The Perfect Al Horford Trade Destination Exists for Philly, but it’s Going to Cost Them…

As Philadelphia transitions from a tumultuous season to an uncertain offseason, many questions about their future loom. Is Doc Rivers the right fit to coach such a puzzling roster? What does Daryl Morey have planned? Can Ben Simmons and Joel Embiid fit together? Will Ben Simmons get over his phobia of shooting threes? And is there anybody out there that is willing to trade for Al Horford?

On the surface, it appears there would be no suitable trade partners for Philly willing to take on their failed free agent signing from last offseason. Who would want a 34-year old center set to make $81 million over the next 3 seasons who just averaged 11.9 points per game, his lowest output since 2008?

Well, how about the Warriors in exchange for the small price of the 2nd overall pick?

I know what you’re thinking. I’m a lunatic. You’d be right, but hear me out. If the Sixers really want to dump Horford and build around Embiid, their best option is to ship Ben Simmons off to Golden State along with Horford for some serious value in return.

So, this gets a little complicated. For one thing, this trade can’t happen right away. It’s going to have to happen in a few steps. First, the Warriors have to use their $17 million dollar trade exception.

Unfortunately, a trade exception can’t be traded alongside any other players in any deal. It can be used to absorb one contract at or below its value and that’s it. However, the Warriors can use it to trade for a player whom they could then turn around and trade at a later date. It could be anybody, but just for the sake of this article, let’s say that player is JJ Redick. It’s also worth noting that the Warriors have to use this trade exception this offseason as it’s set to expire likely at some point in November, although no exact date has been set as the NBA continues to try to figure out their offseason calendar.

After that happens, the Warriors will have to wait 60 days to trade Redick again. They’ll also have to hold on to whoever they take with the 2nd overall pick for 30 days before they can trade that player. After all of that waiting, this is what the deal could look like:

76ers get:
Andrew Wiggins
Player taken with the #2 overall pick
JJ Redick

Warriors get:
Ben Simmons
Al Horford

Somehow, the money just barely works. With Ben Simmons’ extension set to kick in for the upcoming season, it’s tough for Philly to send nearly $60 million out the door to just one team, but Golden State has the assets to absorb both contracts thanks to that trade exception created in the Andre Iguodala deal.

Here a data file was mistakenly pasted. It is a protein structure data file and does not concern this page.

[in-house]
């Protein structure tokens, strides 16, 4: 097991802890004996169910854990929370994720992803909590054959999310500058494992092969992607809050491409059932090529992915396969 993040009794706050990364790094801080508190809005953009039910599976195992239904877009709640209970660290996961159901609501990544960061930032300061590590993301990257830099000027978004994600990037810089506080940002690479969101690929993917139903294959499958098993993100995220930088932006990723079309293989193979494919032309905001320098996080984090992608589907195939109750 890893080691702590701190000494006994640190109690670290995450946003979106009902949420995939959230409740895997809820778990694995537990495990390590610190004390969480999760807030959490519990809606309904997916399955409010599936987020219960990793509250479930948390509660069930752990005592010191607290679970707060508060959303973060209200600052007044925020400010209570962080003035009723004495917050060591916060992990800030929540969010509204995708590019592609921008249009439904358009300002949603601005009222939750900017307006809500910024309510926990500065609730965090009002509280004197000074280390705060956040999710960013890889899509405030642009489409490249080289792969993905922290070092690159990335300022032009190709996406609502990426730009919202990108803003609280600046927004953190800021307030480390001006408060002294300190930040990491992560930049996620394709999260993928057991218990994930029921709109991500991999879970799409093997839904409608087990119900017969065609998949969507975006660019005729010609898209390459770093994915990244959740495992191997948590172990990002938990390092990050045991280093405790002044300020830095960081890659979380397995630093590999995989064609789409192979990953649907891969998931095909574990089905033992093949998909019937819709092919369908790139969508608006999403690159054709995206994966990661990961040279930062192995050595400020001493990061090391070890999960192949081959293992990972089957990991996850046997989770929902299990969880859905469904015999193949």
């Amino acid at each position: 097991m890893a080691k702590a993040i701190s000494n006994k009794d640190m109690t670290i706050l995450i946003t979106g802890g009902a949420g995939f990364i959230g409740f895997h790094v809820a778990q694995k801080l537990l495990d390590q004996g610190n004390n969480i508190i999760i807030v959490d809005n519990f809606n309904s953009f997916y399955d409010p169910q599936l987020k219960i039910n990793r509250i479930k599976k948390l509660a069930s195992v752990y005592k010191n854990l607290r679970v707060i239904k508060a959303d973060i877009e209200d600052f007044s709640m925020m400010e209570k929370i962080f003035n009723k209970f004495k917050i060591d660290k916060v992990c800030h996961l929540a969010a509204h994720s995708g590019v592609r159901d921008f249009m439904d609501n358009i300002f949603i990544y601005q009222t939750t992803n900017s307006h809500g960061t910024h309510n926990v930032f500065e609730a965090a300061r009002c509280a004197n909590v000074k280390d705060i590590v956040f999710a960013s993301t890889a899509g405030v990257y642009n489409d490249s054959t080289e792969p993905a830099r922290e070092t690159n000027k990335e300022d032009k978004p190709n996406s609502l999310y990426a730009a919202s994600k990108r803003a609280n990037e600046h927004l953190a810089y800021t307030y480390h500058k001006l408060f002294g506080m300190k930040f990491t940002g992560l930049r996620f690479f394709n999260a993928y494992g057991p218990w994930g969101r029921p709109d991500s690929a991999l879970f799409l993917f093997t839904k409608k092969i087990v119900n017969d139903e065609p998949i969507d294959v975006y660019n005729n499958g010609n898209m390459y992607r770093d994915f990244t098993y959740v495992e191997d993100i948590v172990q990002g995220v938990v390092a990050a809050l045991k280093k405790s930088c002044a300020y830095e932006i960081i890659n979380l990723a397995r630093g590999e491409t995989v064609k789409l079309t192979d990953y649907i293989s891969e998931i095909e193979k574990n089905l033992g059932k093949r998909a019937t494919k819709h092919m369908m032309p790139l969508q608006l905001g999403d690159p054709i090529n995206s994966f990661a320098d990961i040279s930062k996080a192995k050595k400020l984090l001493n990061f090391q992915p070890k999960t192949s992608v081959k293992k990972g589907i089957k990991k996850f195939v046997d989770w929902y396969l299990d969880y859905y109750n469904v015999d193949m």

Before you start saying the Warriors would never jump through all these hoops to plan for a trade which wouldn’t even be possible for months, remember what they did with D’Angelo Russell last season. In many ways, it was the exact same situation. They aren’t even putting themselves in all that much of a compromising position with these moves. Even in the event that this trade doesn’t come to fruition, Golden State would likely be happy to keep JJ Redick and a talented young player on their roster.

For the Warriors, they get to pair Simmons and Horford with Klay Thompson and Stephen Curry. There are no two better teammates for a player that can’t shoot than the Splash Brothers. The floor will be spaced for Simmons to drive to the paint which he couldn’t always do with Joel Embiid in the middle for the 76ers. Simmons provides the Warriors with an All-Star caliber player that can both help them win now and lead them into the future beyond the Curry era.

Horford’s screening and playmaking fits in well on a Warriors team that prioritizes ball movement. He’s also still more switchable than most centers which the Warriors should like. He’s overpaid and he won’t be worth the contract, but Golden State works fit wise. Horford and Green aren’t the best shooters, but they won’t clog up the paint as badly as Joel Embiid does.

For the 76ers, this deal assumes they’re at least willing to trade Simmons for the right deal. It’s unlikely they’ll get a better offer than this. Taking back Wiggins is a bit of a tough pill to swallow, but they can hope that pairing him with his old college teammate, Joel Embiid, will bring back some of the magic he showed at Kansas that made him worthy of the #1 overall pick. At the very least, perhaps Embiid will be excited to reunite with his old college pal. As bad as Wiggins’ contract is, it’s not as bad as Horford’s and he’s a better fit with the Sixers current roster. Getting back Redick and the 2nd overall pick all while dumping Horford gives Philadelphia both cap relief, a significant young asset and a familiar face who’ll provide some much-needed shooting.It’s a wild idea and extremely unlikely, but you don’t bring Daryl Morey in to clean the bathrooms. He’s in Philly to make things happen and in the NBA, anything can happen. Predicting these kinds of moves is like trying to win the lottery, but that’s what makes it so fun. At the end of the day, it at least works logistically which is pretty impressive if I do say so myself.

Photo: (Matt Rourke – AP Photo)

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